The slops can be combined from several settling tanks and if then left till summer, a good amount more oil can be drawn off.
The remainder can be force dried and the yield I got was always at least 80% from the re settled and combined slops. If it was pre filtered to remove the crumbs and particles, the yield was more as  the rubbish holds a lot of water as well as taking up space.

The solids were usually used to feed a fire used for heating and drying so were useful and eliminated the need for anything to be disposed of out of the process.

I did a similar spice rack test in the fridge. was a quick way of determining where the gel point was and what blending agents worked best. ULP ALWAYS beat Diesel.  Turps worked well too and I had a supply of that for some years left over in IBC's containing print press wash. Place always used to leave about 100L in the bottom of the tanks and they went through about 3-4 tanks a week so I could run Very thin blends with all the benifits of a thin blending agent with non of the problems of High blend ULP mixes.  Mate gets Jet tuel from his work which is probably the ultimate blending agent.
If anyone has an airport near them with maintence hangers, well worth visiting them with a slab of beer to get them to save the stuff for you.

Turbine fuel has additives to keep the stuff liquid to -40C and the military fuels have even lower gel temps if you can get hold of them.
Once fuel is taken out of an aircraft it is not allowed to go back in them but goes real well in a diesel vehicle or stationary engine.  :0)

sirpedrosa

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Re: Real Engineer's Spice Rack
« Reply #5 on: September 17, 2018, 09:41:34 PM »
Hi Glort

You're an encyclopedia ... a little extensive. But good experiences are always appreciated, at least I speak for myself, that I am here looking for someone who has good information to share.

If this is the case, please, have you the Bryce injector model NSDLA052D0359 manual.

BR
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dieselspanner

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Re: Real Engineer's Spice Rack
« Reply #6 on: September 17, 2018, 09:48:53 PM »
Hi All

The reason I've been using 20% Dino and 80% WVO (as a start point) is a bit Glort like!

The only guy I know running WVO in a 200TDI Landy is running 50 / 50, having read all sorts of varying information on various web sites and fora I decided to take 'baby steps' and form my own opinions based on my own observations.

I started with 50 / 50 then shifted to 20 / 80, running a couple of tank fulls of each, and noting the performance on two different routes I use frequently. The first is a 2 k stretch from the end of our drive to the village of Gripp in which the road rises 175 meters, how well the truck is pulling in fourth as I go through the village is obvious, with the speed / power droping off as the percentage diesel decreases. The other is a short sharp climb up to the ridge to the east of here, in second, same result.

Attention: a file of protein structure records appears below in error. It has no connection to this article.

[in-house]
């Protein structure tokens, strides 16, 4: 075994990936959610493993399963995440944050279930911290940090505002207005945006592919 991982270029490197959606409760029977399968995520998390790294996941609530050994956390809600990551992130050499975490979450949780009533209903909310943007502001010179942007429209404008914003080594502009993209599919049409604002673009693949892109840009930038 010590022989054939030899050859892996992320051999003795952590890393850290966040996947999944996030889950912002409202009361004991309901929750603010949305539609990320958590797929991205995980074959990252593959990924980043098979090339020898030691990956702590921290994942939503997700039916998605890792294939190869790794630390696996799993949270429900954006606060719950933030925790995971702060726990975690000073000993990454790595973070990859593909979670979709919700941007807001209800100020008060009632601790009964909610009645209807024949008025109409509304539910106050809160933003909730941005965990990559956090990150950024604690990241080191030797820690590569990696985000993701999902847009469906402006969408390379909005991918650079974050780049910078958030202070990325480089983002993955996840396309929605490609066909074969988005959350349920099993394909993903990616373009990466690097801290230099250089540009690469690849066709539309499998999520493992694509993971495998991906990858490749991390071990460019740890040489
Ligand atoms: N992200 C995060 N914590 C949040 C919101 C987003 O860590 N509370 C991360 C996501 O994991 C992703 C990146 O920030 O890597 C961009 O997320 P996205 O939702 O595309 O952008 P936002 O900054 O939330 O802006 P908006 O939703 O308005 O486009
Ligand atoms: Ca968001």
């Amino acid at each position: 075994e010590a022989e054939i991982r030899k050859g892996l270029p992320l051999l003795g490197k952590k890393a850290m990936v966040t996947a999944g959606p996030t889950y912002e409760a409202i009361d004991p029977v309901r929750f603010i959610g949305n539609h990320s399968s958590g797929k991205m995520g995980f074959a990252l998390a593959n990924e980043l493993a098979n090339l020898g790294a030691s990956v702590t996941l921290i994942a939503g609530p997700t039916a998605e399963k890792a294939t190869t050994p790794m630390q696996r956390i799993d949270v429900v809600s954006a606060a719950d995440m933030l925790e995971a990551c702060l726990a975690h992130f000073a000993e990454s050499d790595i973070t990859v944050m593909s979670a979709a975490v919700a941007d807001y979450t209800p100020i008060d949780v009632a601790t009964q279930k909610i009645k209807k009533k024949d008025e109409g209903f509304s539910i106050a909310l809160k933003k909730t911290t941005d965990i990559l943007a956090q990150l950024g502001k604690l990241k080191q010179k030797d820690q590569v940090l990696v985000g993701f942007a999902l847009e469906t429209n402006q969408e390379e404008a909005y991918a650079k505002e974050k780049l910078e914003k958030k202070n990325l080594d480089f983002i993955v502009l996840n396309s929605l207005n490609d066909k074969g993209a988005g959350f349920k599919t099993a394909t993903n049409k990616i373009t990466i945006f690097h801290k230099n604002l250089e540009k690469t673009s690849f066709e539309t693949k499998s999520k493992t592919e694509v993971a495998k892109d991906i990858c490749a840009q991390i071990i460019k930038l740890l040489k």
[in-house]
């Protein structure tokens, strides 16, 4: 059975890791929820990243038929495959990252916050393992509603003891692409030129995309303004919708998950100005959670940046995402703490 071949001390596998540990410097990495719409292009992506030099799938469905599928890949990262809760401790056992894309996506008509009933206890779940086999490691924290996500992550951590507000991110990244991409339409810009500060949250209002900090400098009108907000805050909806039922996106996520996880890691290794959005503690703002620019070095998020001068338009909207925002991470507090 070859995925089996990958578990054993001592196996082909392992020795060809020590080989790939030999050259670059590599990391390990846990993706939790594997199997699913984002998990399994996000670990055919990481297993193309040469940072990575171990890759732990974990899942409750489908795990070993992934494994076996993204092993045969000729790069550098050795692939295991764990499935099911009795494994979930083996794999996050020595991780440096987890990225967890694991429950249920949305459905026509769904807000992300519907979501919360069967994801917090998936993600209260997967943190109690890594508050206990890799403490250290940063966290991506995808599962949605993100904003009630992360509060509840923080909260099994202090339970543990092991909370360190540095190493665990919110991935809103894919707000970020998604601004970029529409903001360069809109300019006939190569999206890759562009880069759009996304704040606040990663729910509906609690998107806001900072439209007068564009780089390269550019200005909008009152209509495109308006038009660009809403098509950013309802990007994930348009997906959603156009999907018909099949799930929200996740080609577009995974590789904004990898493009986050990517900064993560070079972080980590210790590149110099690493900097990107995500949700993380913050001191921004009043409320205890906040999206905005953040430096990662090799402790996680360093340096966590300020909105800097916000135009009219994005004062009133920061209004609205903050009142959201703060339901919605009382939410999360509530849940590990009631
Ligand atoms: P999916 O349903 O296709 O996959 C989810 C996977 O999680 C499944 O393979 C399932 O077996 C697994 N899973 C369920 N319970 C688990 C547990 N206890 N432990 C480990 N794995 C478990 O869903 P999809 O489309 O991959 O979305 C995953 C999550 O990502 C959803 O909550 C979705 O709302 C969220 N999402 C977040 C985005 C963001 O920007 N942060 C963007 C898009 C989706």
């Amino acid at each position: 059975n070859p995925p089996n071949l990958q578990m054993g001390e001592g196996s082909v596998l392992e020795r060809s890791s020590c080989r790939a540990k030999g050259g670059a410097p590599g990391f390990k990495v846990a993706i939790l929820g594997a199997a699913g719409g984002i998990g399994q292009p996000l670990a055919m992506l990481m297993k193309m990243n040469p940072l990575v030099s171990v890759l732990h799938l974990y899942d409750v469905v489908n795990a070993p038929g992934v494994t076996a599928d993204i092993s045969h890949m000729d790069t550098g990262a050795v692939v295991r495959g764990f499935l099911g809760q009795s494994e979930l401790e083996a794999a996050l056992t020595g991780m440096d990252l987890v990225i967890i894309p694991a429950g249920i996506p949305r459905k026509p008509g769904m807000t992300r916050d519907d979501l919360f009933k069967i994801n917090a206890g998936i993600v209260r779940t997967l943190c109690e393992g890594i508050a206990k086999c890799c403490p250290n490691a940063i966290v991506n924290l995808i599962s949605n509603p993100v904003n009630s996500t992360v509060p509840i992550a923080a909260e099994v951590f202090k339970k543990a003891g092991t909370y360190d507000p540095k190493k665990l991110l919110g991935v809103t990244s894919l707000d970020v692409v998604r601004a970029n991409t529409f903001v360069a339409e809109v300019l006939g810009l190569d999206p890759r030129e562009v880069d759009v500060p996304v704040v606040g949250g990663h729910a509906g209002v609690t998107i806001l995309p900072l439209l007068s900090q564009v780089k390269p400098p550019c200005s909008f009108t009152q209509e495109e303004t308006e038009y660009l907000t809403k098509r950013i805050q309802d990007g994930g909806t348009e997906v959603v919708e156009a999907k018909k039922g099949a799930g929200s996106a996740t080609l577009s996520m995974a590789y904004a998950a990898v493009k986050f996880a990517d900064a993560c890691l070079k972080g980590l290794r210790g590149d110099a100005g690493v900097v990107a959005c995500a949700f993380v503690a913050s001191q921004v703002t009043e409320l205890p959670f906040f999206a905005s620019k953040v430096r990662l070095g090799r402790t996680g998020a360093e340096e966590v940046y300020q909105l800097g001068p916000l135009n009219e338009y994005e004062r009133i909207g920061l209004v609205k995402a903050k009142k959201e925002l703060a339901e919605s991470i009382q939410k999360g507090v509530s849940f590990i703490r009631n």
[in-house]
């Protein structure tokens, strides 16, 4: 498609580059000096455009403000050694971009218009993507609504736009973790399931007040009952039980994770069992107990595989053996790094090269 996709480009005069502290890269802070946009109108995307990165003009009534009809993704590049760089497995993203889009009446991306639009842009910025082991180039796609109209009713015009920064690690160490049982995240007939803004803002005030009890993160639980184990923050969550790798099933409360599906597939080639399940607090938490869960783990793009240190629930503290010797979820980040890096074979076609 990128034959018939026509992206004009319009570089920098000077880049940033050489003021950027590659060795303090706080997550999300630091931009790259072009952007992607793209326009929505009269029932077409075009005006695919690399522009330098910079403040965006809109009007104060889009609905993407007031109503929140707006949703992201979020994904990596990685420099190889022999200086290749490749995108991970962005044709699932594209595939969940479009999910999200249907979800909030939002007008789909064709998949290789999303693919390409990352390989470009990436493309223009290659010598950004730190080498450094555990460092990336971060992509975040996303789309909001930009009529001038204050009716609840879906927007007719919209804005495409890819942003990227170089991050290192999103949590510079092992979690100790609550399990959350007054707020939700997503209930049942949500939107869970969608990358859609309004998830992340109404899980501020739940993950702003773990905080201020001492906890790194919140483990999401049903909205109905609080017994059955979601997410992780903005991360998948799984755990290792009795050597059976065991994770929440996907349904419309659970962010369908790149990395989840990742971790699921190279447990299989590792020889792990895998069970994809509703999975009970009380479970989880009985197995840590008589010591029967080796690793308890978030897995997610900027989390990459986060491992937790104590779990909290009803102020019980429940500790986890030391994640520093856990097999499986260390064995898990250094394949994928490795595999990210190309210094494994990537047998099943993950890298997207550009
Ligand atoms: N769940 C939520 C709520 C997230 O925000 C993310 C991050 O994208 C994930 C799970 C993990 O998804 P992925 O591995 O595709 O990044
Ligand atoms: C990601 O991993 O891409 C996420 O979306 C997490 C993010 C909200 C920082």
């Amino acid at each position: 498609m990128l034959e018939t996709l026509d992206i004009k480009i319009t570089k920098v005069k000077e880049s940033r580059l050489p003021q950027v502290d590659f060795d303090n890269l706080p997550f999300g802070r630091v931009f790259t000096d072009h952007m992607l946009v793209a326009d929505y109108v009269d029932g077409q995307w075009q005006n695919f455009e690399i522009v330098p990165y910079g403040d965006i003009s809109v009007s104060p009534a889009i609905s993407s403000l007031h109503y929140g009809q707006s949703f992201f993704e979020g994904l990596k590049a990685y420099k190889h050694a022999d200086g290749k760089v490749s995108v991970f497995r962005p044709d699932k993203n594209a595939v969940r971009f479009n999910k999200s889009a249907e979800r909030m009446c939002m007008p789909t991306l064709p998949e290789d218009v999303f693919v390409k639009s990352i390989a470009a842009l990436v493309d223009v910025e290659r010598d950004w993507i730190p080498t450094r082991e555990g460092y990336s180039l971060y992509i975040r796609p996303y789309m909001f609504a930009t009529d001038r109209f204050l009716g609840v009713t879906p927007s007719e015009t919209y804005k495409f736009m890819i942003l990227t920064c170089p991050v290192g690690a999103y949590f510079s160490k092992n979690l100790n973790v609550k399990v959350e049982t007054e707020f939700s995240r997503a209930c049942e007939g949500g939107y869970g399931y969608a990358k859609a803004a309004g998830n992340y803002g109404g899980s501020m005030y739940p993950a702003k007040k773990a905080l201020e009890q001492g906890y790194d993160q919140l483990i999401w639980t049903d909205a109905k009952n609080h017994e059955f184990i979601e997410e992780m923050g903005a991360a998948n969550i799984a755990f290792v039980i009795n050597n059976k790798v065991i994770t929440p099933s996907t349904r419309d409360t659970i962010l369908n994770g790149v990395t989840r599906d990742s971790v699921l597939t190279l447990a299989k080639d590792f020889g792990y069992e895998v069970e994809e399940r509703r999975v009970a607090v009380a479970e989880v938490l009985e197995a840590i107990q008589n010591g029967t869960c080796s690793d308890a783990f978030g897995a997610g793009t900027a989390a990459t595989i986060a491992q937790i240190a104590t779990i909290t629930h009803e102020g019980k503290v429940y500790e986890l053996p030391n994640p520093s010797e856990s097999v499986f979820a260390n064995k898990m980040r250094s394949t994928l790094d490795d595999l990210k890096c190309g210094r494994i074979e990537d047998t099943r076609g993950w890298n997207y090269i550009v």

I was hampered at first by the shite the WVO  shook loose from the 38 year old fuel tank clogging every thing up, a couple of fuel filters and strip down of the injectors followed by re plumbing of the turbo to inlet manifold with a silicone hoses and a 180 alluminium bend (instead of the bits and pieces I picked up at the local scrap yard) gave me decent performance on Dino, and a base line.

A tank lasts me around 3 weeks so I guess I'll be at it for a while.

Next up is WVO and ULP, which begs the question is it worth starting on 5% or do I go straight to 10?

Once I get some more shed time I'll have a go at water injection, I've got a systolic pump and a couple of meters of tubing doing nothing.

The up side of living here is I get to do the same runs over and over, I put the dog in the Landy and drive a few K most days, just so we can go somewhere different without walking on the road first (The fact that one of us has an abiding interest in mushrooms also has a bearing)

Once I finish this tank I'll switch to ULP, I  tried diesel first as it's summer here, up to 35 daytime, now it's getting cooler, down to 5 at night, The old Mccormick tractor, on straight WVO took some heater pugs and cranking this morning.

When I do I'll add another couple of 'spices'

Cheers Stef



Tighten 'til it strips, weld nut to chassis, peen stud, adjust with angle grinder.

mike90045

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Re: Real Engineer's Spice Rack
« Reply #7 on: September 17, 2018, 09:49:27 PM »

....

Turbine fuel has additives to keep the stuff liquid to -40C and the military fuels have even lower gel temps if you can get hold of them.
Once fuel is taken out of an aircraft it is not allowed to go back in them but goes real well in a diesel vehicle or stationary engine.  :0) 

Do you add any oil for fuel pump / injector lube when you use JP1 ?

glort

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Re: Real Engineer's Spice Rack
« Reply #8 on: September 18, 2018, 12:14:31 AM »

having read all sorts of varying information on various web sites and fora I decided to take 'baby steps' and form my own opinions based on my own observations.

ALWAYS the smartest route to take.
Far too many people just copy what the guy they read of did with their setup who copied the guy before them who copied another guy and no one ever stopped to think why they were doing or what the relationship of their own circumstances was to the others.